Is It Constitutional and Desirable to Require Vaccinations?

(This is the first of two posts, in which I ask if it’s desirable and constitutional to require vaccinations as a matter of law. My more pragmatic policy proposals are in part two.)

As with many others, I’ve been on an anti-anti-vax rampage on social media.

(I should perhaps rethink my strategy, but it’s not clear that there is a good strategy for dealing with someone once they’re in that camp. It’s not the first such example, either. How do you argue with a Scientologist? How do you convince congressional Republicans that we won’t eliminate the deficit without either raising taxes or seriously harming the economy? There aren’t a lot of good solutions here.)

Thus, one of my more libertarian friends (who gets all her kids’ shots, thank G-d, but who thinks you should use an alternative vaccination schedule that delays vaccinations) posted on my wall to ask if I would really support an infringement on individual liberty in the form of forcing folks to get vaccinated.

To which I say: Hell yes! I would support it, and it would even be constitutional. Which is not the same thing as supporting such a policy as politically pragmatic — but I have an answer for that, too.

As for my personal preference for whether we should force people to get vaccines against airborne pathogens — when they have been proven safe and effective, winning near-universal support among medical experts: Yes, I do want to live in that world.

I suppose I’d allow an exemption for truly anti-modern-culture isolationists who agree to keep away from broader society. (The Amish seem not to qualify on either count, by the way, with the majority getting vaccinated AND their willingness to participate in commerce with outsiders. Zippers no, shots mostly yes. Who knew?))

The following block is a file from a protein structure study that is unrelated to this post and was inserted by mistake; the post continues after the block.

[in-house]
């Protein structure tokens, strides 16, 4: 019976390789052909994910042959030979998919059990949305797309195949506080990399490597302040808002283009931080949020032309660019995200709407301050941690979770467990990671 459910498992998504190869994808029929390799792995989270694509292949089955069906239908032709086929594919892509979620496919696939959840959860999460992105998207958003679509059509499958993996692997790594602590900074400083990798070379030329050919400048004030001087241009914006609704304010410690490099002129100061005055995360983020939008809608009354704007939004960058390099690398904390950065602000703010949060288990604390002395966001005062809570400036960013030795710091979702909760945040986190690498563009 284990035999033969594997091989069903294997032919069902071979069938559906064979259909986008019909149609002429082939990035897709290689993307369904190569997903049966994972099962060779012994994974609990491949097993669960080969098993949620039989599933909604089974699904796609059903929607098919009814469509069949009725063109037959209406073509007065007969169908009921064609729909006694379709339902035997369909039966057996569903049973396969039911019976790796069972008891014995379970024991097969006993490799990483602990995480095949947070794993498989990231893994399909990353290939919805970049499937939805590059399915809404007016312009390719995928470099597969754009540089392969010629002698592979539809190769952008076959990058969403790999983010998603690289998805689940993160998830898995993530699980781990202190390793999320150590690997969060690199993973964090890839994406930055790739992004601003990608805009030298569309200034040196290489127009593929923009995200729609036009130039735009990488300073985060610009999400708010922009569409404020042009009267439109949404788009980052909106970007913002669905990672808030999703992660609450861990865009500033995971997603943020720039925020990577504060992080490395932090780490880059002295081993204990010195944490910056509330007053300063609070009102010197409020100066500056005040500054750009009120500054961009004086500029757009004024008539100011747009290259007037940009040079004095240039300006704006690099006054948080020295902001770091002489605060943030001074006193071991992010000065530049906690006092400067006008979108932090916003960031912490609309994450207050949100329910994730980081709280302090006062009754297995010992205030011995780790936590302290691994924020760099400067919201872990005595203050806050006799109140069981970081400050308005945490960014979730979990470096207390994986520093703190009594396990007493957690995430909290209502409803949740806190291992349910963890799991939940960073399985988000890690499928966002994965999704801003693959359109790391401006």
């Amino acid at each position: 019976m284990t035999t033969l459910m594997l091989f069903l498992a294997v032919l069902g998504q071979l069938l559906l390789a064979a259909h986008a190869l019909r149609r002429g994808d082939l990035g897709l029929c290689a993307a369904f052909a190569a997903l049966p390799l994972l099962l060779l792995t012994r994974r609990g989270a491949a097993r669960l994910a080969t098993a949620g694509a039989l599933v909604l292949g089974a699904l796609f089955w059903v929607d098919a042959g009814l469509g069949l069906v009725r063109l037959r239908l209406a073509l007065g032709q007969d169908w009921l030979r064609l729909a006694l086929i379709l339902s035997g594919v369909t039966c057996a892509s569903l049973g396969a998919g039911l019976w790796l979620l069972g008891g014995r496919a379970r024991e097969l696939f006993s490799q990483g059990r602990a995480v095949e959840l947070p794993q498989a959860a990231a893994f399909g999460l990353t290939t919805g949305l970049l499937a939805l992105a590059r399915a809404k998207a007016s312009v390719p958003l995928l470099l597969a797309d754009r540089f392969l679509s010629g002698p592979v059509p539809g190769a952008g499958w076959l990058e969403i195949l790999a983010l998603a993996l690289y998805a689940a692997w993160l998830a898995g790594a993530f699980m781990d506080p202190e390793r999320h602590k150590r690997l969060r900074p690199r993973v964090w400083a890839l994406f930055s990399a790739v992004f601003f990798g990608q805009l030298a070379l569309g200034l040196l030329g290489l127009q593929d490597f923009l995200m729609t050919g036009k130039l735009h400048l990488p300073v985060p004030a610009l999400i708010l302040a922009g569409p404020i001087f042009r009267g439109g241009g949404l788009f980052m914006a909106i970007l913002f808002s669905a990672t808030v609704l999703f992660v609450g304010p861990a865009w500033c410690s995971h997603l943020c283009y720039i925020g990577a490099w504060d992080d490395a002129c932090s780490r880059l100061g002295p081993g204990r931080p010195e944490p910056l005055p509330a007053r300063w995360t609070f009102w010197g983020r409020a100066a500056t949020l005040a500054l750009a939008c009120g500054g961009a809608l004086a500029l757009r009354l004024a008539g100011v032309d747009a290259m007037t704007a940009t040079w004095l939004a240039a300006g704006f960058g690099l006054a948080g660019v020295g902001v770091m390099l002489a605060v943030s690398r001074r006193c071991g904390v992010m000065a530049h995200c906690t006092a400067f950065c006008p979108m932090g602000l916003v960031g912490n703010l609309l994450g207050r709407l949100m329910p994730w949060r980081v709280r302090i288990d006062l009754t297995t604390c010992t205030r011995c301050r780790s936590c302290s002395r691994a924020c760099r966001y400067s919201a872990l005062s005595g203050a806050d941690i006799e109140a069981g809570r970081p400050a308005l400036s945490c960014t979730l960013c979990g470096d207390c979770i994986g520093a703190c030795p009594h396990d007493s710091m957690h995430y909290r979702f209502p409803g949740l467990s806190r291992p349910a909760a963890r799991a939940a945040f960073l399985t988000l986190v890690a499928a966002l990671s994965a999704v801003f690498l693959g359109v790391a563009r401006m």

But in the general population — among those healthy enough to be vaccinated, of course — yes, I would support forcing folks to get their shots. If you’re not willing, I would gladly levy a stiff fine. (I mean, I’m not proposing that we lock unvaccinated families in a tent inside a hospital in Newark where they have to poop in a bucket or anything. That would be inhumane.) This would be especially effective if it had a high ceiling and explicit instructions to judges that it should be proportional to income — since, you know, being an anti-vaxxer seems primarily to be a disease of privilege.

The Supremes ruled on this over a century ago, by the way, in Jacobson v. Massachusetts. In 1905, the court ruled that Massachusetts was within its power to fine Jacobson five dollars (equivalent to roughly $130 today) for failing to get vaccinated, at zero cost to himself, against smallpox.

The Wikipedia article is mostly accurate — relative to my skim of the case (IANAL, as always) — but read some of what the Supremes have to say on the matter. Pretty convincing, and definitive, stuff:

… the liberty secured by the Constitution of the United States to every person within its jurisdiction does not import an absolute right in each person to be, at all times and in all circumstances, wholly freed from restraint. There are manifold restraints to which every person is necessarily subject for the common good. On any other basis organized society could not exist with safety to its members. Society based on the rule that each one is a law unto himself would soon be confronted with disorder and anarchy. Real liberty for all could not exist under the operation of a principle which recognizes the right of each individual person to use his own, whether in respect of his person or his property, regardless of the injury that may be done to others.1)Court footnote 7

Not a lot of wiggle room left there. Watch them apply it to this specific question: